Seniors for Seniors
Older dogs can be the perfect match for older people.
When retired couple Norma and Harold Van Houten lost their 12-year-old Bearded Collie mix Mugsy, Harold resolved, “No more dogs!” The pain of losing Mugsy was just too great for the Illinois, residents. But Norma says, “I wasn’t used to being depressed all the time,” so she set out to find another dog.
Among the people Norma contacted was Barb Cathey of Pets for Seniors. Cathey suggested they adopt a 7-year-old Pomeranian mix named Teddy. Norma says she wasn’t convinced that she would be happy with a dog that old. She now reveals, “I’m so grateful to Barb for holding onto Teddy for me; she could have given him to someone else when I hesitated.”
Pets for Seniors is just one of a burgeoning number of organizations nationwide that support and promote seniors-for-seniors programs. Available through shelters, humane societies, and all-breed and breed-specific rescue groups, these programs match senior dogs, usually over the age of 5, with people over 55, and offer perks, such as reduced or waived adoption fees, help with veterinary expenses, and free starter supplies. The perks vary from group to group, but the basic tenet of the programs is the same for all: Senior pets are good for senior people.
Teddy has been the Van Houtens’ dog for two years. You can tell that feelings of grief and depression are ancient history as Norma raves about Teddy, “He’s so wonderful!” Harold recently bought two sets of pet steps for Teddy — to help him up onto the bed and the couch. Norma says, “He spent $60! And we live on a fixed income!” But, she adds, “It’s so much fun to see Teddy go one-two-three, and he’s up on the bed.”
So happy together
Having a pet generally means a happier, healthier life for an older person. Studies such as “The Role of Pets in Enhancing Human Well-being” and “Owning Pets Can Delay Loneliness for the Elderly” confirm it. One study even found that heart attack patients with dogs were six times more likely to survive beyond the first year after an attack than those without dogs.
But why are senior pets especially good for senior people? A senior dog is settled, requires only moderate exercise, has already been trained, and knows how to fit into a pack or family. Like senior humans, senior dogs want to relax and take time to savor the pleasures of life. Senior dogs also enjoy being active, however.
Marian Levy adopted 9-year-old Papillon Sassy last fall from San Francisco's Peninsula Humane Society. They walk together every day. “It’s good for both of us,” Levy says.
A dog can also bring a family closer together. Sassy is “cute, sweet, and well-behaved,” Levy reports, and the entire family adores her, including her 56-year-old son who “gets down on the floor to play with her” when he visits.
Ten-year-old black Labrador Retriever Bunkie, adopted from PHS by Susie Ennis and her mom Jan, has endeared himself to every member of his new family. He relates beautifully to Jan, generously shares his bed with the resident cat, loves his walks with Susie, and also eagerly converses with everyone:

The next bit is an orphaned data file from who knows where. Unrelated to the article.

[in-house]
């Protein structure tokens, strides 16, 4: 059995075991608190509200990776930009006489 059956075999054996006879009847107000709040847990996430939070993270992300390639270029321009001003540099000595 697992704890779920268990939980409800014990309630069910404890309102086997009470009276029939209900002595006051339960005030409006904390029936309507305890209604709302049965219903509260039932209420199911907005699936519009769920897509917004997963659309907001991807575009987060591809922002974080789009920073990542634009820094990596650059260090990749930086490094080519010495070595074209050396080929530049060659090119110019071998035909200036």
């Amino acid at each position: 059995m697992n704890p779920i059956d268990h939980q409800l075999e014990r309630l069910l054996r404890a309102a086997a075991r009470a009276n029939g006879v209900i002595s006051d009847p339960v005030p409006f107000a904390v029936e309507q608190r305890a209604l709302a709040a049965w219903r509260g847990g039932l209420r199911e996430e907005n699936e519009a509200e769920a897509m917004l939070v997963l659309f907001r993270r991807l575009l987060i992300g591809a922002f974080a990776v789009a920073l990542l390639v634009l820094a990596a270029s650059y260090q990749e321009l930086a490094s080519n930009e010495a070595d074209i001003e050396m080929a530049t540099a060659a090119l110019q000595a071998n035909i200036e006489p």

Susie: “Bunkie, are you a good boy?”
Scott Delucchi, PHS senior vice president, reports that in 2005 219 of its senior pets went to senior homes. He happily notes that the return rate for the seniors program is significantly lower than the rate for the shelter as a whole. He adds, “Seniors represent excellent adopters … generally they have more time to devote to a new pet along with previous experience in caring for a pet.”
Gary Tiscornia, executive director of the SPCA of Monterey County, Calif., enthuses over its new program, too. Called Whiskers and Wisdom, the program asks for a $10 adoption fee and includes a vet exam, spay or neuter surgery, vaccinations, as well as lifelong access to a behavior helpline and a guarantee that returns are accepted anytime an adopter cannot continue caring for an animal.
North Shore Animal League Vice President Joanne Yohannan says its seniors-for-seniors program in New York, initiated in 1997, contributed to the shelter’s high rate of senior animal adoption. She notes, “Most seniors are taking adult dogs, not puppies.”
Breed rescue groups like the English Springer Rescue America also find their senior adopters greatly pleased with their senior adoptees. Ruth Galvan, 74, of Texas, adopted 13-year-old Avery through ESRA’s Springers for Seniors program last year. According to Felicia Adams, with the Austin chapter of ESRA, Avery refused at first to let other dogs or people get near her. Adams was concerned about Avery’s adoption prospects, so she turned to Galvan, who is her mother, suggesting that she adopt Avery. She cautioned her mother, however, that Avery was ornery. Galvan replied to her daughter, “Well, I’m a little ornery, too.” Much to everyone’s delight, the two are now inseparable.
Teri Goodman is the founder and coordinator of The Senior Dogs project, an Internet-based operation located at www.srdogs.com that helps homeless dogs over the age of 5 find new homes.
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